Eat. Move. Read. Write. Repeat.

I went to Target today. I’d like to say I needed some items but honestly, I just wanted to go. I wanted to feel normal. Walking the aisles of Target, child free, is an embarrassingly basic and boring joy but it’s one I was craving. But on the way I listened to the news of the impact on the music industry driving past empty parking lots and shuttered restaurant windows. Inside Target I felt guilty for indulging myself, silly for thinking this trip was a necessary boost, walking past employees in masks and gloves.

At work we’ve been discussing the long term impacts of the pandemic on the way we work, the way we interact with one another. How will corporate office life evolve? Some of the outcomes will be for the better, but it’s still overwhelming to think that this is one of those events, where we’ll never be the same. Whatever generation my children are, this will be one of those markers that defines their childhood.

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But those thoughts are bigger than today.

Every day I try to do four things- eat, move, read and write. It’s not much but it’s what really matters to my mental health. Eat food that nourishes me. Move my body, after sitting all day at my desk alone. Read, rather than watch TV, which I do too much of. Write, even it’s just a journal entry or a letter.

Read

I’ve started staying up later because we don’t have to get up as early to get the kids going. Getting up at 6:45 am is pretty luxurious so I often stay up to 11 these days which gives me time to binge TV AND read my book. I’m embarrassed to say on my nightstand tonight is a parenting book, because tantrums are ruling my life, but I also just finished two less embarrassing titles, both of which I would recommend.

Cape Fear Rising Philip Gerard

Disappearing Earth Julia Phillips

Move

I definitely get some movement chasing after the boys every day. Their favorite game right now is to climb on my back and pretend I’m their “mama monkey”. Since they climb me at the same time, this is quite a workout!

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This is always my view. It’s adorable but I’m about to get clobbered.

But I’m also trying to run a couple times a week, even short distances, as well as practice yoga. I have always been skeptical about doing yoga videos, but I’m now converted. Yoga with Adriene has been a total gift.  I recommend her Yoga for Uncertain Times videos.

I’m going to try Dance Church this week to feed my soul with music and move my body. A few evenings a week, I’ve been glad to get my toes tapping along to different artists via Cabin Fever Tunes. Most are country artists connected the Austin music scene if that’s your type of thing.

Write

I’d like to say I’m developing a nice consistent writing habit but my writing is as sporadic as my emotions in this pandemic. Still each day, I’m checking in and seeing what works. Today a blog, tomorrow a letter and so on.

Eat

My postpartum depression and anxiety took a toll on the way I eat this past year. When I got stressed out, I’d simply stop eating. If I ate, I would turn towards junk food- ice cream and Cheetos, that sort of thing. Now that I’m on medication and feeling better, I’m trying to ensure I eat all my meals and that I’m focusing on food that has actual nutritional value. The sweet tooth I’ve developed from months of terrible habits isn’t easy to kick, but I’m getting there.

We started a garden this year that appears to actually be growing things. We’ve been able to eat a couple arugula salads thus far so basically we’re doing better than we have the last 4 years!

Today I’m able to check off all my goals. There’s a new book on my bedside table, a blog ready to post, a yoga video kept me moving and I did some living room dancing. Tyler, current resident chef, fixed pizza for dinner.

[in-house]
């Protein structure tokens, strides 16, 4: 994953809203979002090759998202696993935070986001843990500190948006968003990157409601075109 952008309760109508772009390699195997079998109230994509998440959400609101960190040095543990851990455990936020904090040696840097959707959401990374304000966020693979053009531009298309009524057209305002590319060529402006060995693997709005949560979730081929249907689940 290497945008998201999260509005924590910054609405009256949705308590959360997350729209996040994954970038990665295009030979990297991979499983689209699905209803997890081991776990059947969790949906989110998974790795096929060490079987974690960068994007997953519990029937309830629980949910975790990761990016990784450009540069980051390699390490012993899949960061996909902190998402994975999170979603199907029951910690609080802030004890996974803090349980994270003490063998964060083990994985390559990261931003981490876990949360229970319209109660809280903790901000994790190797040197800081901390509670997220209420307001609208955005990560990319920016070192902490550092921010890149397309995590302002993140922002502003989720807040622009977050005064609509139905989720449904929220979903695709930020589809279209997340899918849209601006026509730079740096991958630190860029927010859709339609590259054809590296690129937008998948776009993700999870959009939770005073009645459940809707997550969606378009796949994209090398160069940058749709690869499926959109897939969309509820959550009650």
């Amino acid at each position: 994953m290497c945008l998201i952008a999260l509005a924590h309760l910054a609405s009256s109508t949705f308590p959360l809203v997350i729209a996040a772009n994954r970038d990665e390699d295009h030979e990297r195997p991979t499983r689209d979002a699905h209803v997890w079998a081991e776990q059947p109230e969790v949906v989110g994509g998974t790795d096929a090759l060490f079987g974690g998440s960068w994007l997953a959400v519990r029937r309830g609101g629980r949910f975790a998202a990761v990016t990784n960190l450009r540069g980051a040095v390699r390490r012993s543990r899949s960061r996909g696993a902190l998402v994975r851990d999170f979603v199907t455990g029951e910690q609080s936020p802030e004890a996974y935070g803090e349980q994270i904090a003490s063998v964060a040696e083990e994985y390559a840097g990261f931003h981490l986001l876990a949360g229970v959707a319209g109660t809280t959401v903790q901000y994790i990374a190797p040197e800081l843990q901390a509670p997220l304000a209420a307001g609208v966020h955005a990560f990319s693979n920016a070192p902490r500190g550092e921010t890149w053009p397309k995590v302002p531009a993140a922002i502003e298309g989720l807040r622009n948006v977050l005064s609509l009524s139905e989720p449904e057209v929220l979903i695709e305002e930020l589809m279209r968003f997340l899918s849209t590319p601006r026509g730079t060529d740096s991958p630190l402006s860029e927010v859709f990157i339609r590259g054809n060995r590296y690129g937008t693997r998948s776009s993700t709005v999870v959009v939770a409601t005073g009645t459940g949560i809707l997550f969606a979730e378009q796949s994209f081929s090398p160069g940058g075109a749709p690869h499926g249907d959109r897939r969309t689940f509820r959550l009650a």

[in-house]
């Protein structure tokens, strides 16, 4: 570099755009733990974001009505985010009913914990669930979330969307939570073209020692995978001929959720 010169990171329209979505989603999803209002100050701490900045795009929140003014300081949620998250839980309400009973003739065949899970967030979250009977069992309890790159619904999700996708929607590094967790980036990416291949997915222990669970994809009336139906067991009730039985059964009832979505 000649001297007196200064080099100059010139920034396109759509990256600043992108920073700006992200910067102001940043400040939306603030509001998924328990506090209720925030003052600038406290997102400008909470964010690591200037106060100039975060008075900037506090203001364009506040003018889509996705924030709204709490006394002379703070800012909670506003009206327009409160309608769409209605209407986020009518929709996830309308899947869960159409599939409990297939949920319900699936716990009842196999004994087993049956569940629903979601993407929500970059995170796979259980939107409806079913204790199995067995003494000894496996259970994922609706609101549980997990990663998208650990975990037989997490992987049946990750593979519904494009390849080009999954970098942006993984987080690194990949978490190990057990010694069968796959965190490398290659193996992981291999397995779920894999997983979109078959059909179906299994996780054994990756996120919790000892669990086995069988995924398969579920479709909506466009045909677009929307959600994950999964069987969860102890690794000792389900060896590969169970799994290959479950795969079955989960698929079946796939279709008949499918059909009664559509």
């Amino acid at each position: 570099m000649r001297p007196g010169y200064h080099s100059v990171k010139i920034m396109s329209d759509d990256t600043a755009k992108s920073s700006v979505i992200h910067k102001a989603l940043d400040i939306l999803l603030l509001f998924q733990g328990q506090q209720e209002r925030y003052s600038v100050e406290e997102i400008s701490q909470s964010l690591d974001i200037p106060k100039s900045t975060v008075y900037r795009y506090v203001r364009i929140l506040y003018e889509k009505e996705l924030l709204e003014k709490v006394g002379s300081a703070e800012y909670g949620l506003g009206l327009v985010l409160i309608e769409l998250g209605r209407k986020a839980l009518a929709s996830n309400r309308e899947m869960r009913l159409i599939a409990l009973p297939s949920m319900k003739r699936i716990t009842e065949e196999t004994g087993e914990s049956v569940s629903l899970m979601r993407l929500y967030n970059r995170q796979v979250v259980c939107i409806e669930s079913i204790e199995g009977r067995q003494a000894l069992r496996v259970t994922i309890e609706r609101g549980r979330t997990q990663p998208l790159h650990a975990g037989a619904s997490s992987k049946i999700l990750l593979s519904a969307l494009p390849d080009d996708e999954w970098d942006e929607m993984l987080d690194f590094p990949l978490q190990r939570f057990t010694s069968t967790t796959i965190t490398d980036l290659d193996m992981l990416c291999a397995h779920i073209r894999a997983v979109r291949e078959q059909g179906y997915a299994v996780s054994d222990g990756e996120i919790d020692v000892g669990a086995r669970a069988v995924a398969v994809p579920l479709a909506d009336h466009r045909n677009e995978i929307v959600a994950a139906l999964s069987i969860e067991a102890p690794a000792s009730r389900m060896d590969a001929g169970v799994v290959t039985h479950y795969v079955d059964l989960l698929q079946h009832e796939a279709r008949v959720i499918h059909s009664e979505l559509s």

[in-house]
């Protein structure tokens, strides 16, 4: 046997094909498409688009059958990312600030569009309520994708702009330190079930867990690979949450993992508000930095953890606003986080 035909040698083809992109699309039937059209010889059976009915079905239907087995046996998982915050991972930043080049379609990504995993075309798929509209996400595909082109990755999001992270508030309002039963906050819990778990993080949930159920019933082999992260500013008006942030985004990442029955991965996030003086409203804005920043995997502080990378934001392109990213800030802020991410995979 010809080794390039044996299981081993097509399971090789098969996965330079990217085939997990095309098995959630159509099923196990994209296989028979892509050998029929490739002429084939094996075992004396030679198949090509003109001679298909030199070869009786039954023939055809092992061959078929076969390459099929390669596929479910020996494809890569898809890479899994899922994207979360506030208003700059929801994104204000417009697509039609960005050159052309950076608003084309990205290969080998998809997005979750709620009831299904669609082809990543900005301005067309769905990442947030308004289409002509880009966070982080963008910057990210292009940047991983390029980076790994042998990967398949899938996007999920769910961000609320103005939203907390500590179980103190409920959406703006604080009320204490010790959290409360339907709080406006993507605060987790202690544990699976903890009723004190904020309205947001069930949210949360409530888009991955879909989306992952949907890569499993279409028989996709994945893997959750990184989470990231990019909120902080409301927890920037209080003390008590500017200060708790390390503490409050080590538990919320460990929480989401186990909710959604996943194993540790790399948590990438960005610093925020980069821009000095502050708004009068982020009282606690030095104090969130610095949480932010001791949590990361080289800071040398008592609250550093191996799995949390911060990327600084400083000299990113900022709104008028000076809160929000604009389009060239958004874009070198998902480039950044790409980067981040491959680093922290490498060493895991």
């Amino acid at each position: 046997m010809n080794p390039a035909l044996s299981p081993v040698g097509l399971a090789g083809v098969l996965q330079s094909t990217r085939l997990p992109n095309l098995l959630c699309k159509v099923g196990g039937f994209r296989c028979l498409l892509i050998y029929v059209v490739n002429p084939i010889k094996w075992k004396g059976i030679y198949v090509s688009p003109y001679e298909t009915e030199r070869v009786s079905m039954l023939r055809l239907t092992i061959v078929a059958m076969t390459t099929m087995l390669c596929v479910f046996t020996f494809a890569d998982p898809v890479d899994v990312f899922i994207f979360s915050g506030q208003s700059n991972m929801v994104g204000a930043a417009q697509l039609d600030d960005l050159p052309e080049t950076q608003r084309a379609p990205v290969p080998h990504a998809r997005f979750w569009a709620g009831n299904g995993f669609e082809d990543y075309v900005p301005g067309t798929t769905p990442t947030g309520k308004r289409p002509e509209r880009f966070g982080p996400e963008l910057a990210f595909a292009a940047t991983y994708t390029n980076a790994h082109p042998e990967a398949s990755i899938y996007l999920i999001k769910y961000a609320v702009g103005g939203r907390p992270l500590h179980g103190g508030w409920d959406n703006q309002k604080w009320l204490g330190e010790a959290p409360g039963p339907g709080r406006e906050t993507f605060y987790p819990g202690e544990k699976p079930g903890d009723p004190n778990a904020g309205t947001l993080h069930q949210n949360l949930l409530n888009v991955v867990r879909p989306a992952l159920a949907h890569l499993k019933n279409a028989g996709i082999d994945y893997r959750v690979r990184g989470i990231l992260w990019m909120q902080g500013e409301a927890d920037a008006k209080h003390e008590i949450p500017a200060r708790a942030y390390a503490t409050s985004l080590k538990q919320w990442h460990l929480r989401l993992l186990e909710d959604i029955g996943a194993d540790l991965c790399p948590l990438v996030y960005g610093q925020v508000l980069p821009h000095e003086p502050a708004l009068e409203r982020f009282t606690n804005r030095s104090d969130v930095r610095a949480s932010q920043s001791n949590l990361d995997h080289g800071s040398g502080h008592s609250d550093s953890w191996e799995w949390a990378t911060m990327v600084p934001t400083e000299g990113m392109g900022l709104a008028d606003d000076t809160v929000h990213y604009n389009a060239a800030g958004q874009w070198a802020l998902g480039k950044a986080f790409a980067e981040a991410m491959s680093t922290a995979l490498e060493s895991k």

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Love in the time of Coronavirus

My Corona

In a land where every day is the same, I’ve been surprised to discover, I like staying at home. I even like working from home. I wouldn’t mind the casual workplace encounter. A run-in at the water cooler. Waiting for my turn at the microwave.

To my surprise, I am the kind of person who quarantines in jeans. Yes, I am trying to prove something- that I am not a lump on a log. But when a child doesn’t have to be dropped off at daycare, when I don’t have to drive to work, don’t have to dress nicely or even pack my lunch, it turns out I am a morning person.

In full disclosure, my childcare has had no interruptions. My spouse and mom take care of the kids while I work. This puts me in a very privileged category, I know. I would not feel quite so warm towards working at home if I was also responsible for two small children.

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The problem that has become clear, is actually how easy it is for me to melt into my couch, to feel content behind my house walls. I could easily pretend the world outside does not exist. Keep the news turned off. Binge TV all evening. Take my walks, wave to the neighbors from a safe distance and play with the kids.

Tune out. Separate. Distance. Build up walls. Believe my world is an island.

I never would have described myself as a homebody. I don’t go out much under normal circumstances, but I always felt a part of the world. But was I? Am I? I’m comfortable at home. Comfortable behind my laptop, stack of books nearby, no new hobbies on the horizon.

There is something to be said for having to leave your home each day, your creature comforts. To have to go out and be a part of your community, see the signs of poverty or wealth, interact with your coworkers, complain about traffic. Feel invested. 

And so I read the news. Shout at neighbors across the fence. Buy gift cards for local restaurants. Donate to the food bank. Text friends to check on them. Instant message coworkers. Write letters. Pretend that this is definitely going to be the night I make sourdough bread. Spend too much time on Instagram.

And enjoy my solitude a little bit too, in anticipation for the day we can all be together again.

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Raising Boys

Every time I imagined having a family when I was young, each time we got pregnant, I always thought I’d have daughters. I thought since I was one of two girls and my sister had two girls and I was such a damn feminist I was destined to raise girls. That sounds stupid, but if I am totally honest, that was my logic.